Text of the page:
Our needs don't stop just because the holidays have curbed our desire to spend. There are some great ways to get things for free -- definitely worth trying before pulling out that tired credit card!
Now that 2017 is rolling along, the holiday bills are rolling in and cash is tight. But guess what? We still need and want things — soccer cleats for the kids, tools for the yard, maybe a new appliance to replace one that has died. Here’s the good news: Many valuable things can be obtained for free — as well as some super useful services — if you know where to look.
So, take some time before you pull out that tired credit card. And start your quest for free treasures and services here.
1. Phone calls
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If you haven’t by now, you should try Skype.com for at least some of your calls. You can download the app to your computer, mobile or tablet and make voice calls, video calls and international calls for free.
2. Garden, household and project supplies
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Have the need for some pavers, a garden trellis, insulation? Many supplies and odds and ends are available through the local listings on Freecycle and Craigslist (click on the “free” category in the For Sale section). Mind you, some of the stuff that people are trying to shed is free for a reason — I personally wouldn’t want most of the free sofas or mattresses I see listed (eww!).
But there are many great treasures — and getting them this way helps keep useful things out of the landfill. So, for instance, from my local Freecycle listings right now, I could nab a dog kennel, some glass-and-metal display shelves, a fresh-water aquarium and moving boxes. The local Craigslist freebies include an old piano, a working refrigerator, shipping pallets, wood chips for landscaping and a big load of broken tiles for someone’s next mosaic project.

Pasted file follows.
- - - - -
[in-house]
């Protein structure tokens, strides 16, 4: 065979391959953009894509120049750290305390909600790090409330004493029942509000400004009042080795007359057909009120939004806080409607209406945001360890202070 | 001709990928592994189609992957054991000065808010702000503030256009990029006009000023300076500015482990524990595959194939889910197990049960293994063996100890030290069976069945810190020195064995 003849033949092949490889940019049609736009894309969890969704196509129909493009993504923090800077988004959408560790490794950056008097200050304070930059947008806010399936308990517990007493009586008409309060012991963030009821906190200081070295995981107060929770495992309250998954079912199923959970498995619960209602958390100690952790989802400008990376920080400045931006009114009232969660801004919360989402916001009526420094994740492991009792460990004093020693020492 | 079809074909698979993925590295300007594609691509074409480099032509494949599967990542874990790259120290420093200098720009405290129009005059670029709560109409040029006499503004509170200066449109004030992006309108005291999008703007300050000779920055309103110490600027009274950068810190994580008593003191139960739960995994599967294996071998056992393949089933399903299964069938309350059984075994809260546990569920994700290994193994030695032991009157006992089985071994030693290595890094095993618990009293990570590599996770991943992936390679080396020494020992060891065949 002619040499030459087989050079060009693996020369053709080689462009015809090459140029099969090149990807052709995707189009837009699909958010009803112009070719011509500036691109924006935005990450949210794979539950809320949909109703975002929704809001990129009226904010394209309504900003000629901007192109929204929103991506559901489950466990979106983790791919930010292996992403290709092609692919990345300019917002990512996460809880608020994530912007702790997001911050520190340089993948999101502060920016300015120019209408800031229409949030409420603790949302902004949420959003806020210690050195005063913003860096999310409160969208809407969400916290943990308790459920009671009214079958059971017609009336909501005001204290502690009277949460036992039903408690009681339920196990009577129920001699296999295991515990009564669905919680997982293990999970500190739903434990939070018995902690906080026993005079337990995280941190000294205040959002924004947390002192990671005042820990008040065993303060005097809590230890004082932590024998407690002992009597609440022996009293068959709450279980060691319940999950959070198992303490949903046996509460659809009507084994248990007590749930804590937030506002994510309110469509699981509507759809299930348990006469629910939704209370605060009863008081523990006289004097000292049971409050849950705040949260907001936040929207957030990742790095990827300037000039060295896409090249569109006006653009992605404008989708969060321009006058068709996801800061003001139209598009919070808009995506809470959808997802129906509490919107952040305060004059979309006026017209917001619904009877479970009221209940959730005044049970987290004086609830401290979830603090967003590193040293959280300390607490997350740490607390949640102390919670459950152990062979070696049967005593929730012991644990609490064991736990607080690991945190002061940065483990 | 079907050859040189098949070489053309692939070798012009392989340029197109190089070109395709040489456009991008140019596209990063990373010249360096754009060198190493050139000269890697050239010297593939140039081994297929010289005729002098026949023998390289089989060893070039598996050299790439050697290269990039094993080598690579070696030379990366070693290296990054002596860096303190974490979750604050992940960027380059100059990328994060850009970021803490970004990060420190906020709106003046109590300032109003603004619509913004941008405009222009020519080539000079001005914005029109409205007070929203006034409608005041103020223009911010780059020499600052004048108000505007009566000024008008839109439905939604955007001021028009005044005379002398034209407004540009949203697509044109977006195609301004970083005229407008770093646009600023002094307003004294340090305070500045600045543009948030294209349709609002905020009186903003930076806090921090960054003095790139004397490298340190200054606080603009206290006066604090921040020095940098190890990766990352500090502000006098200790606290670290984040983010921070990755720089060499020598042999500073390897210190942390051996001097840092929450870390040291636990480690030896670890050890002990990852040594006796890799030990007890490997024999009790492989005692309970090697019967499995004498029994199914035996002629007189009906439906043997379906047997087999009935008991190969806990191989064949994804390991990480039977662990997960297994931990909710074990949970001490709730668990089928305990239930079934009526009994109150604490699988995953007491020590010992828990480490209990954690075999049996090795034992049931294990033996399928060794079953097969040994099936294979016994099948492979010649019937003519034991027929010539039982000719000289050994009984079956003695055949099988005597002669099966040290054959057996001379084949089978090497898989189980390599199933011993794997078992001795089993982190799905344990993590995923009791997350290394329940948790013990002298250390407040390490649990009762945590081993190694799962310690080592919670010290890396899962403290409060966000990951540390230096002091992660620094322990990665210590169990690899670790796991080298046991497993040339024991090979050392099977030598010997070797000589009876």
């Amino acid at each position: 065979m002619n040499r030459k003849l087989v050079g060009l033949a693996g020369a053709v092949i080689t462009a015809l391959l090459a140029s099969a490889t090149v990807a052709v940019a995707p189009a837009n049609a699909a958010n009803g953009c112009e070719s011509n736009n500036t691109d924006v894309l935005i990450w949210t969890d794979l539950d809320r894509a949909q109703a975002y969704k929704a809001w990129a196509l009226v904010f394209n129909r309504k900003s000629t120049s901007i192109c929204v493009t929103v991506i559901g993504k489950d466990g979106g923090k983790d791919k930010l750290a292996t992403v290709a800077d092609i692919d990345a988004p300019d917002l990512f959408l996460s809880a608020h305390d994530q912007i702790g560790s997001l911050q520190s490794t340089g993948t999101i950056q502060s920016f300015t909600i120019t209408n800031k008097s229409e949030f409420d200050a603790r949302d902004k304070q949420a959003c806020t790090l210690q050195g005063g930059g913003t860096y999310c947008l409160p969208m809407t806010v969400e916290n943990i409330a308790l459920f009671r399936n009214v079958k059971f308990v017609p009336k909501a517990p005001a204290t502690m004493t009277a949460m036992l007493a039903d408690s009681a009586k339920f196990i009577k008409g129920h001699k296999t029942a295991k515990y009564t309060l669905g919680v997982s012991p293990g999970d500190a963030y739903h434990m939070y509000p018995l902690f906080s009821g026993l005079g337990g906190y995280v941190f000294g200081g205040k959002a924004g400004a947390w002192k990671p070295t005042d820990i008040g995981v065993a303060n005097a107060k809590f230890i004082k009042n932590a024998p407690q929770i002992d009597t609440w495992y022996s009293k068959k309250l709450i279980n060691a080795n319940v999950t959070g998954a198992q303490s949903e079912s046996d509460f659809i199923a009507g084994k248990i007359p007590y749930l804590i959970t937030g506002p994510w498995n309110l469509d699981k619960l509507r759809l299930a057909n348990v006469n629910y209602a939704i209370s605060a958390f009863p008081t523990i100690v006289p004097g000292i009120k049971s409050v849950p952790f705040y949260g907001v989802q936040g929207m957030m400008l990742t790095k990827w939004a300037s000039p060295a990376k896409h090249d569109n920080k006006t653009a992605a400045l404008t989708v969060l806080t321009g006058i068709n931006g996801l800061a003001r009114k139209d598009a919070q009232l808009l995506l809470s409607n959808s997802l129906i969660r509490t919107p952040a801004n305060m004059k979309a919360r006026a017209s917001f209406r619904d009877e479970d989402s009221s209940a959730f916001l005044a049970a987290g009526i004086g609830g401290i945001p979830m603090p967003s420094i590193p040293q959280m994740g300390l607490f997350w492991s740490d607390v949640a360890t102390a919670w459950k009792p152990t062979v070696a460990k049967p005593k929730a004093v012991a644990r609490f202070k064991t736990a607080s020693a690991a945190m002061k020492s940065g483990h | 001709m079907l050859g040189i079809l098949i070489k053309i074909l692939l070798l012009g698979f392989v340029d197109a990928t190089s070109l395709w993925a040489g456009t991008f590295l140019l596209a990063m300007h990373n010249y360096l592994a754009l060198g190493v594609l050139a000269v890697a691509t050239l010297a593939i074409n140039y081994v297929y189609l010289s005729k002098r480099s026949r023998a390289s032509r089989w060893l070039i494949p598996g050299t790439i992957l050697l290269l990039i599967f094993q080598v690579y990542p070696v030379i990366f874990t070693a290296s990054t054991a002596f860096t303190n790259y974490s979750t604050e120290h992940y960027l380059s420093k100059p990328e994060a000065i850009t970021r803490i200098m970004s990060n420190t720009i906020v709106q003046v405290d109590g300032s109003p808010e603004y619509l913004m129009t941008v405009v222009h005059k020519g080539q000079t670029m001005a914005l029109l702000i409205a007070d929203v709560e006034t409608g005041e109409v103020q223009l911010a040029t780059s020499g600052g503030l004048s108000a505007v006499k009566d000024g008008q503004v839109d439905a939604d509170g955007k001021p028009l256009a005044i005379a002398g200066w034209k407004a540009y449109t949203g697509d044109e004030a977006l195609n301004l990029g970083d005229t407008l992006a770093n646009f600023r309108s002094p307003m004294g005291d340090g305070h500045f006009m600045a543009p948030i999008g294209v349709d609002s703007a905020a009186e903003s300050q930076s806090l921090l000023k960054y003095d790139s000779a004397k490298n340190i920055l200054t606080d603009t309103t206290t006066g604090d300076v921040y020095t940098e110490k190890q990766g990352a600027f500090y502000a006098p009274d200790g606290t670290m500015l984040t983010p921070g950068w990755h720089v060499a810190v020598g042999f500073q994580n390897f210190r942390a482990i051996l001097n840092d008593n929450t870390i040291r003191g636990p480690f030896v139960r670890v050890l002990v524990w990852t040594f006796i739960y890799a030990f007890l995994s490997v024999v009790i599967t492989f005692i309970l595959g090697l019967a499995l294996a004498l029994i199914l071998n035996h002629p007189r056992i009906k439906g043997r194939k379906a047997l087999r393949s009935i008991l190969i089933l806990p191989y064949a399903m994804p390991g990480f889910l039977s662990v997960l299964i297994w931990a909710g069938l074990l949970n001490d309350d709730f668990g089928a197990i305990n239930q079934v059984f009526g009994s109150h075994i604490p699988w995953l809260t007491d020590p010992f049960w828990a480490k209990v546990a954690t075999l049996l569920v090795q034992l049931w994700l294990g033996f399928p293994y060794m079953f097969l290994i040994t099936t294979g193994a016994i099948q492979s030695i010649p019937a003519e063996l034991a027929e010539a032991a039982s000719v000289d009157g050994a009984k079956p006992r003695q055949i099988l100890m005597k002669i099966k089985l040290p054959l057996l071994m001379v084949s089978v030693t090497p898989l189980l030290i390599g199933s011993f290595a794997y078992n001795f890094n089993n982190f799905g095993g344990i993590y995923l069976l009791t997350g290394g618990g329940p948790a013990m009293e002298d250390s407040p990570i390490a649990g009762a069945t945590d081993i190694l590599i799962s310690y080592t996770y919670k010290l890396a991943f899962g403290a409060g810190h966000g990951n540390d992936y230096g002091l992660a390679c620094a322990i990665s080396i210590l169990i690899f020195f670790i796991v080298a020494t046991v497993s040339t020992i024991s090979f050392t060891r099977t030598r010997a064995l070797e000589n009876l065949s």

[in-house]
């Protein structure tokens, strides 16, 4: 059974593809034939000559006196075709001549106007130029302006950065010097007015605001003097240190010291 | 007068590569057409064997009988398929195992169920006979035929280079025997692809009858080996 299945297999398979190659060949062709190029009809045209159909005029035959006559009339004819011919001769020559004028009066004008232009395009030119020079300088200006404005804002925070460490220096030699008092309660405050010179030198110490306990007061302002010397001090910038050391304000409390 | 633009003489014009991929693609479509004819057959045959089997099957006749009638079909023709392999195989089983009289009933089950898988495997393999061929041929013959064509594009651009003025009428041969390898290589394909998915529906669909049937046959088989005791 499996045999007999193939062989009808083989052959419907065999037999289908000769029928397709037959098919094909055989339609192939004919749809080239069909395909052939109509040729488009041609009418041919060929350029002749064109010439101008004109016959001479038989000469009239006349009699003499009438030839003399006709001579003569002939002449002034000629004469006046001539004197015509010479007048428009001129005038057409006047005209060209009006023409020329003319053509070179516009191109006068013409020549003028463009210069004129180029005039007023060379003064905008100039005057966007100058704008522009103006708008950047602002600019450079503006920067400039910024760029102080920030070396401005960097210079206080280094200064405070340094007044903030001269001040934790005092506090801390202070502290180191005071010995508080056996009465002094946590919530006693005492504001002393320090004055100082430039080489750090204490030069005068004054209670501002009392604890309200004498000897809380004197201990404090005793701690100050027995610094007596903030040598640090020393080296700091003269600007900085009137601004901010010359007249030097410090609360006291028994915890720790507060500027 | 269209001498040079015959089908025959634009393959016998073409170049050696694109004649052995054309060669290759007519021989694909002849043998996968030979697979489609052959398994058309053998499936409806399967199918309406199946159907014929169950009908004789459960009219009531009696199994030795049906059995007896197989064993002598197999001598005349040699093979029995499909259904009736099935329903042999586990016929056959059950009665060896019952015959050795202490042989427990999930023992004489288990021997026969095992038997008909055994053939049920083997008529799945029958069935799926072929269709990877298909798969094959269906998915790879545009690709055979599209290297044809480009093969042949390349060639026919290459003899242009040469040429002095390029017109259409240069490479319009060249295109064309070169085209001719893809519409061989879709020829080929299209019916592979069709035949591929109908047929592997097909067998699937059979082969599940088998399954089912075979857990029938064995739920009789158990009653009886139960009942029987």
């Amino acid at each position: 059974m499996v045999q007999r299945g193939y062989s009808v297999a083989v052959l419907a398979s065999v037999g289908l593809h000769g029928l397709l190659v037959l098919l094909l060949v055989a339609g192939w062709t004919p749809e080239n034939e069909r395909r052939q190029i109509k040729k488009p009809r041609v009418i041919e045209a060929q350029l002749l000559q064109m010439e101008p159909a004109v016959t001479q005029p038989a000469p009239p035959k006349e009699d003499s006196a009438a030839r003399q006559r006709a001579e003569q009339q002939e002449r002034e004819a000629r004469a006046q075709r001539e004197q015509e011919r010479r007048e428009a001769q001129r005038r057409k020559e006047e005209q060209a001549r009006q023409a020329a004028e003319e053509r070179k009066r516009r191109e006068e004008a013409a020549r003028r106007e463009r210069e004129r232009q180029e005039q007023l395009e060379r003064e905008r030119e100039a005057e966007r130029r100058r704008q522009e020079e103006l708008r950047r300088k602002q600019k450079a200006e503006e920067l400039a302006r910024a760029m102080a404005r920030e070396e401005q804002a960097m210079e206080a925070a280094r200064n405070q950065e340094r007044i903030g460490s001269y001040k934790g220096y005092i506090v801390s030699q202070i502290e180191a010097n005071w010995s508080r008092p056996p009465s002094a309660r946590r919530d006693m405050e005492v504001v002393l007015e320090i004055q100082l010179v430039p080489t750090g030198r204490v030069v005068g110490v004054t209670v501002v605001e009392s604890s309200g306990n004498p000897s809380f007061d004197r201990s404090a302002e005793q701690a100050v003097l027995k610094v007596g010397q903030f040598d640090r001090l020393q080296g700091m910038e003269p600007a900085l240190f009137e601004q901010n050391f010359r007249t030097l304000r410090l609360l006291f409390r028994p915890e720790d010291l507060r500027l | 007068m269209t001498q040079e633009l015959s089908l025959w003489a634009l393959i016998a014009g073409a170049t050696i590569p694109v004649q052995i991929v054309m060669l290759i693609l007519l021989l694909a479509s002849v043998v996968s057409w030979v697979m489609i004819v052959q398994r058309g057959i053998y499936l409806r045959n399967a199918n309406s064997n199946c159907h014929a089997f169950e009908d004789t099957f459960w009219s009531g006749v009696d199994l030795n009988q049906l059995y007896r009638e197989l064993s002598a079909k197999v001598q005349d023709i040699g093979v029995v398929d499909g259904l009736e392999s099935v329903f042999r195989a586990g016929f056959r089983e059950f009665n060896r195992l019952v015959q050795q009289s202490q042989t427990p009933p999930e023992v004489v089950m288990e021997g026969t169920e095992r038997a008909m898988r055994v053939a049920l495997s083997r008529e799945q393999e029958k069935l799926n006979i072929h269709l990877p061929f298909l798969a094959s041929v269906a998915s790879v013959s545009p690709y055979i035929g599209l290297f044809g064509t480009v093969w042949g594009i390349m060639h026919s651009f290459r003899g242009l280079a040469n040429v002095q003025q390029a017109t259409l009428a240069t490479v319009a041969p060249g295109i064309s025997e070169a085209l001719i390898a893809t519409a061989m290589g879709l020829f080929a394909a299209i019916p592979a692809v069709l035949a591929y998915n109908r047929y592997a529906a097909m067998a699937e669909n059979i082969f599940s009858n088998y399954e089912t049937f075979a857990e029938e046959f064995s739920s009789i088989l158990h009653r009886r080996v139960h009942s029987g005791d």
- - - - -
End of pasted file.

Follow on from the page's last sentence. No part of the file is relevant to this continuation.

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The public library is an awesome resource. Make sure you have a library card for free access to thousands of books, including many that are now out of print. If you still love to read old-fashioned books and keep them on the shelf, try out sites like BookMooch, which allows you to search for and get free books from other members. (You can also offer books you are willing to give to another reader.)
If you have made the switch to digital reading, the options available to you continue to expand. Check out these “11 Places to Get Free e-Books.”
4. Tax preparation
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When this time of year rolls around, it can be doubly painful — to do the work it requires to pull together tax documentation and then to pay for help with the filing. But you may not need to fork over any money for tax filing.
For people with low and moderate incomes there are a number of free services available for help with tax filing, including Volunteer Income Tax Assistance (VITA), a free, IRS-sponsored service for people who make $54,000 a year or less, and IRS FreeFile, no cost tax-preparation-and-filing software for people who make $64,000 or less.
But there are other options, even if you earn a higher income. Check out “7 Ways to Get Your Taxes Done for Free.”
5. Preventive health care services
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As long as the Affordable Care Act (ACA) remains intact, people who have health insurance can get free preventive care. That means there will be no co-pay or co-insurance fee charged for some important health services.
Worried about how much alcohol you drink? Private insurance companies now are required to cover alcohol abuse screening and counseling for free. Concerned that you’re depressed? Screening is free. Want vaccines to fight off the flu, measles or another disease? Your insurance must cover vaccines for those and many other diseases.
Those are just a few of the dozens of screenings, treatments and other forms of preventive care that people who buy health insurance are eligible to obtain free, according to healthcare.gov. The only catch? You have to have health insurance to get them for free.
Of course, the future of the ACA, or Obamacare as it’s also called, is up in the air while lawmakers haggle over repealing it. So if you need preventive care, you should probably get it soon — surely before the end of 2017 — in case such services won’t be provided for free after the next political round.